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Mar 4 / Simon

Art Movement

Since it was unveiled in 2008 John Taylor’s dazzling Corpus Clock has attracted and held spellbound thousands of visitors to Cambridge. But as the conception goes on the market at £1m each, would you be buying a personalised piece of inventive engineering, or a work of art?
The sculptor Matt Sanderson, one of the team that created the clock, is very clear about what he strives for. “As a public artist I want to create theatrical spectacles,” he says; “moving street theatre that changes, not just on the hour but every second”.
The Corpus Clock is that. It draws a constant audience that gasps at the terrible beauty of the grasshopper above the clock face; that points with the sudden realisation of how time is spelled out; that wonders at the subtle colours of the enamelling and the dancing gleam of the rippled golden face; and does everything but applaud a performance that never ends.
This clock is like no other. It tells the time, but not as you’ve ever experienced it. It tells of the birth of time, and its devourment. It tells of death, with a chime of chains and a coffin lid. It is mesmerising, and puzzling in its precision and apparent randomness, and its constant movement makes it seem to be alive. Like any work of art, it has to be seen because photographs and even film cannot do it justice.

The creature at its apogee is a hybrid with elements of a grasshopper but also of a hornet for its wings, a viper fish or its vicious jaws and teeth, a coelacanth’s eyes and a wasp’s sting. Matt has moulded it from steel and gold threads, the creature’s limbs encased in enamel created by Joan Mackarell; the irises and pupils Matt has cut and fused from coloured glass with the veins made from gold wire; the thighs are fashioned from hand-beaten copper and their shape based on artificial hips made for children – such precision fascinates him, his grandfather had been a maker of surgical instruments.
The grasshopper is a vital component of the clock, unveiled at the corner of Benet and Trumpington Streets in Cambridge by Professor Stephen Hawking in 2008 for the world to marvel at, but the clock is not the inspiration of the sculptor.
The creature is called the Chronophage. “eater of time”. a name coined not by Matt but the by the man whose dream the clock has been, a dream that has cost him £1m.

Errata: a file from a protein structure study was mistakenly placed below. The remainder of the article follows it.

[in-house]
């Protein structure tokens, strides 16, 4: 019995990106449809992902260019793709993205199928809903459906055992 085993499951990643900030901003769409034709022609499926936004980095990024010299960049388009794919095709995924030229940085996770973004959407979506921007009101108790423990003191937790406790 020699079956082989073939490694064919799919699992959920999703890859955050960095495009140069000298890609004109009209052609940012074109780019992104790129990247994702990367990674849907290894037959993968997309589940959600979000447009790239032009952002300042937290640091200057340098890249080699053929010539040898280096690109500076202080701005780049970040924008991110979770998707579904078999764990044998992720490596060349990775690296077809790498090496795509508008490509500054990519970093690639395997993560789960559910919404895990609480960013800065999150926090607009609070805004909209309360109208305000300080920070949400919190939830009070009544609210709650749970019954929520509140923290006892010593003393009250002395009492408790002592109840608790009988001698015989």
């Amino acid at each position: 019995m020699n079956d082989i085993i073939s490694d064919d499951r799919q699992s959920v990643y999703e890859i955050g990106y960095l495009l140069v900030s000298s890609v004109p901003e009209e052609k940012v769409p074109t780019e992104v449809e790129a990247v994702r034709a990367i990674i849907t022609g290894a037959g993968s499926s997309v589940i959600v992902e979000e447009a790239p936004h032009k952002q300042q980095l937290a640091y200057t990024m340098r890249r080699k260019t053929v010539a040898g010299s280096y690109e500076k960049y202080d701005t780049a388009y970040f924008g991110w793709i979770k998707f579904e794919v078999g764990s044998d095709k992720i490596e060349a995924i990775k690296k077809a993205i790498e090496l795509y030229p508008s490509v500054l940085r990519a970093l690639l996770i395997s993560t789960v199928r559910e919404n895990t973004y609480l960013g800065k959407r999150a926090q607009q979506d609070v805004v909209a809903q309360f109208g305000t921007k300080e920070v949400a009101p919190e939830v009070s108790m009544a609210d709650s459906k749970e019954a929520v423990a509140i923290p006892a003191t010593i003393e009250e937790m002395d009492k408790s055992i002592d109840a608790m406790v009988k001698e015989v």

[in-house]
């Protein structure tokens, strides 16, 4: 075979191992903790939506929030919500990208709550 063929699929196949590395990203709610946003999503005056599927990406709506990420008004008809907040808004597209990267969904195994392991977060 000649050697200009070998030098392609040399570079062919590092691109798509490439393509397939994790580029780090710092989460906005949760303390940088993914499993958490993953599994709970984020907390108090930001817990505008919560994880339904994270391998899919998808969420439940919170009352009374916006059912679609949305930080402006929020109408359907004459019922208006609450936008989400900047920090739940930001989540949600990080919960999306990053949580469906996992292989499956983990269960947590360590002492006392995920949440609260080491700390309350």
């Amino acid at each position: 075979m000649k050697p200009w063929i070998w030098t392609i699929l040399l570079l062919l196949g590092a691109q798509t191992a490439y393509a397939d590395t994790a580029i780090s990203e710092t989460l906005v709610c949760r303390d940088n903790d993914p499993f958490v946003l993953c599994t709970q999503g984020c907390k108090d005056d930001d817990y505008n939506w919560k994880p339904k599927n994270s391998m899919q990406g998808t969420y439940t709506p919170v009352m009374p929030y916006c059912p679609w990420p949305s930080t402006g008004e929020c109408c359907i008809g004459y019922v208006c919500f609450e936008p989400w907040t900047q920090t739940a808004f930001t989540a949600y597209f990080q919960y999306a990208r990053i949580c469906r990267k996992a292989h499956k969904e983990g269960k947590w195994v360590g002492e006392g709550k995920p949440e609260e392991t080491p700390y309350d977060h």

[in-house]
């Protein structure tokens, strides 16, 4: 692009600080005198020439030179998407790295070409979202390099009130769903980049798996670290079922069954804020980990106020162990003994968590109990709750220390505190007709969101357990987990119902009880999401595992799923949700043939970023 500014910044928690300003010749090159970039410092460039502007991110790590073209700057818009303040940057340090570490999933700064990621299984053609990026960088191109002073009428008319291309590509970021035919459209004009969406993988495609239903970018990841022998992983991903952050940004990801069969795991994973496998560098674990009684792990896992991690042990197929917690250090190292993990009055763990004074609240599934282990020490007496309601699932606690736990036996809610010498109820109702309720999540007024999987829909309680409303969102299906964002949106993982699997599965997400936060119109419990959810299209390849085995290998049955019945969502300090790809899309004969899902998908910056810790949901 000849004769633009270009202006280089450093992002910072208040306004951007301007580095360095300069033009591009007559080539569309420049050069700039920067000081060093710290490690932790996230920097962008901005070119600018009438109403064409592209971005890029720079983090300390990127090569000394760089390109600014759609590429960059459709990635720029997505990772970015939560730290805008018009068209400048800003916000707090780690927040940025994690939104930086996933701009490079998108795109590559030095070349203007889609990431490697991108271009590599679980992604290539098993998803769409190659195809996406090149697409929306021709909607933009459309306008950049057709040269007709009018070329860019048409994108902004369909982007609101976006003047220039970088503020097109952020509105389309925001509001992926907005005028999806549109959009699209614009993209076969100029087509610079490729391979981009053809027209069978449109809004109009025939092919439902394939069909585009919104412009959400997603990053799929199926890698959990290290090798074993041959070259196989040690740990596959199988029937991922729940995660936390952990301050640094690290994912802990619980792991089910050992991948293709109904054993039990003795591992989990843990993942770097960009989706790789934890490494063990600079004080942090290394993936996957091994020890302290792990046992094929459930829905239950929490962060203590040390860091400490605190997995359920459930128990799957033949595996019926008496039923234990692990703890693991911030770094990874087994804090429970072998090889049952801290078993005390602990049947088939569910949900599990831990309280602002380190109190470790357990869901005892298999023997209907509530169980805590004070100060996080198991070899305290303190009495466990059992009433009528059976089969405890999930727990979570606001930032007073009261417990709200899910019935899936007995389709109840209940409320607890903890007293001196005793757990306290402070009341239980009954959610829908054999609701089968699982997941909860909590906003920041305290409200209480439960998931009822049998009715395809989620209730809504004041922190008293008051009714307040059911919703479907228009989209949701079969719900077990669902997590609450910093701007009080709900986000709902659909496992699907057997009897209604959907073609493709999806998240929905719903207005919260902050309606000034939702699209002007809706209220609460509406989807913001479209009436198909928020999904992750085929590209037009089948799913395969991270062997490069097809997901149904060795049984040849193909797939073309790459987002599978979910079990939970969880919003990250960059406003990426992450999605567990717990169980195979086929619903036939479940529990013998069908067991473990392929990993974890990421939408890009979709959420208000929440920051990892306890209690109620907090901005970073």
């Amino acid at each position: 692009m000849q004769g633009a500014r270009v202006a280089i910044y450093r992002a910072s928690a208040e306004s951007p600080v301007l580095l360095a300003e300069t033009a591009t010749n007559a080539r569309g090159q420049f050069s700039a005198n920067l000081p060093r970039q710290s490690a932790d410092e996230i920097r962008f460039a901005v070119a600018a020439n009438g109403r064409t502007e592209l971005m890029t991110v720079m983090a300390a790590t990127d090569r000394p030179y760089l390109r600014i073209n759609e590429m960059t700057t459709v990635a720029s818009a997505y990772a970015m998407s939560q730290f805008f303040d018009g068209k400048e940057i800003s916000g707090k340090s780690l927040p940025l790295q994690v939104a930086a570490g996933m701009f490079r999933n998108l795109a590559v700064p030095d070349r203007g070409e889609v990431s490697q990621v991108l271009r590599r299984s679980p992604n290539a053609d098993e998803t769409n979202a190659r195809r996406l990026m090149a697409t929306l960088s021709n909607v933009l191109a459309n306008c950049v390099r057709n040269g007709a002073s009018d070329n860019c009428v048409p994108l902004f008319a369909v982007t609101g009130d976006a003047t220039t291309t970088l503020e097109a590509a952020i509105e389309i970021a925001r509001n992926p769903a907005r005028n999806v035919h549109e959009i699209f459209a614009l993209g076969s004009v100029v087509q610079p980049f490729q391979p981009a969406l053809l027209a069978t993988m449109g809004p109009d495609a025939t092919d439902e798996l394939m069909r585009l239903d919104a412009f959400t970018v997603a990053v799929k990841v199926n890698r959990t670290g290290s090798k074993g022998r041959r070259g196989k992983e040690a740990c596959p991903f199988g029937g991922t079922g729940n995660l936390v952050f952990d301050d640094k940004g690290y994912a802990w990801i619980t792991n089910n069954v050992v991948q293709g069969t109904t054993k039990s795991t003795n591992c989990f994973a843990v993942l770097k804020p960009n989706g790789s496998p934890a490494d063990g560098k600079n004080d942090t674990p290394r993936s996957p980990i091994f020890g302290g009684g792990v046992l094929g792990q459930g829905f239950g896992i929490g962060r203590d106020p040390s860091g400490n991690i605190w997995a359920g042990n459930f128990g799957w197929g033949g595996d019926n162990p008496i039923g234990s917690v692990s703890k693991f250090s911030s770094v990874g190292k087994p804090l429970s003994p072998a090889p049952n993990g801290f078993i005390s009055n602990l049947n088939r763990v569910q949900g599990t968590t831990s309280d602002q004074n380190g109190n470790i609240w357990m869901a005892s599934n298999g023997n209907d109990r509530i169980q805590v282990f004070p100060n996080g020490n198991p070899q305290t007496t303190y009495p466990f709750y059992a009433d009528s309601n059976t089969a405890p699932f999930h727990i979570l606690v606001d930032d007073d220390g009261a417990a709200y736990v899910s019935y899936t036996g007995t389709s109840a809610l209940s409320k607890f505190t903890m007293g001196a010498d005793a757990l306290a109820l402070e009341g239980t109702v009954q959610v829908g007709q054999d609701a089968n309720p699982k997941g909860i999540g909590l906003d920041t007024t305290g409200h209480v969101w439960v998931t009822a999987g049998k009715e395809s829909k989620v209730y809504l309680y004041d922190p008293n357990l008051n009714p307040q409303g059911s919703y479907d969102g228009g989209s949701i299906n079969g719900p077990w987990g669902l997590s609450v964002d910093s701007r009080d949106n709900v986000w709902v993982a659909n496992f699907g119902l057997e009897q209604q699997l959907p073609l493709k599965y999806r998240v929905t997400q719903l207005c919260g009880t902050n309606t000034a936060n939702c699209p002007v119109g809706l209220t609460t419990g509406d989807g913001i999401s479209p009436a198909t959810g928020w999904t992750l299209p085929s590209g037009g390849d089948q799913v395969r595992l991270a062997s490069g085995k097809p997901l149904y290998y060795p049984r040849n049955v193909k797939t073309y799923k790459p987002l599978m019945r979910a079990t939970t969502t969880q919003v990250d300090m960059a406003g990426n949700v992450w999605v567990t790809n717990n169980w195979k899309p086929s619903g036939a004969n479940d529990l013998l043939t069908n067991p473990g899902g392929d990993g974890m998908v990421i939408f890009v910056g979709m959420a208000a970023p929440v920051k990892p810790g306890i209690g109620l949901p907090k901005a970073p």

He is John Taylor, a Buxton-born engineer who 25 years ago invented the cordless kettle which has helped make his considerable fortune. But his fascination with mechanics, and particularly clocks, goes back many years before that.
He comes from a line of inventors. His father Eric had conceived the “Taylor Suit”, electrically heated overalls for Second World War bomber crews, and it was his company that John joined as a graduate trainee. He made a lot of inventions for the company – he has almost 400 European patents to his name – and succeeded his father as chairman. Moving to the Isle of Man in the 1970s, he joined Castletown Thermostats which he turned into  Strix, manufacturers of the kettle, from which he has now retired.
But to pursue his enthralment with the mechanics of time measurement he set up a horological development company, naming it after a 17th century firm of London clockmakers, and organised exhibitions on such key figures in clock history as Christiaan Huygens, inventor of the pendulum clock, and John Harrison.
As a pilot and a yachtsman himself, Dr Taylor knew of the enormous debt navigators owe to Harrison, and it was his invention that brought the Chronophage clock from the Taylor imagination. “I’m an inventor, so you set out to do something that hasn’t been done before; that’s what an invention is. Being interested in clocks I wanted to make my own, but what?” he says. “There’s been nothing new in mechanical clocks since Harrison’s, so I set out to discover one”.
John Harrison solved the longitude problem saving countless mariners’ lives. The Greeks had learned how to measure latitude, degrees north and south of the Equator, but there was no fixed point from which to measure east-west co-ordinates. The best means, Harrison knew, was by accurate time, but clocks in the early 18th century were notoriously inexact. They also needed to be lubricated regularly but the oil, made from natural materials, changed its nature in different temperatures, clogging up the works. Harrison’s invention required no lubrication.
Even the plain mechanics has romance. “The critical thing in a clock is the escapement between pendulum and the driving mechanism,” Dr Taylor explains. “The escapement was controlled by sliding levers which created friction. Harrison designed a mechanism with rocking levers that made no friction – the first mechanism in the world which requires no lubrication”, and the most accurate clock in the world for 150 years. Harrison’s rocking levers, touching the escape wheel on just two precise points to move the escapement, seemed reminiscent of the legs of a grasshopper, and so it became “the grasshopper escapement”.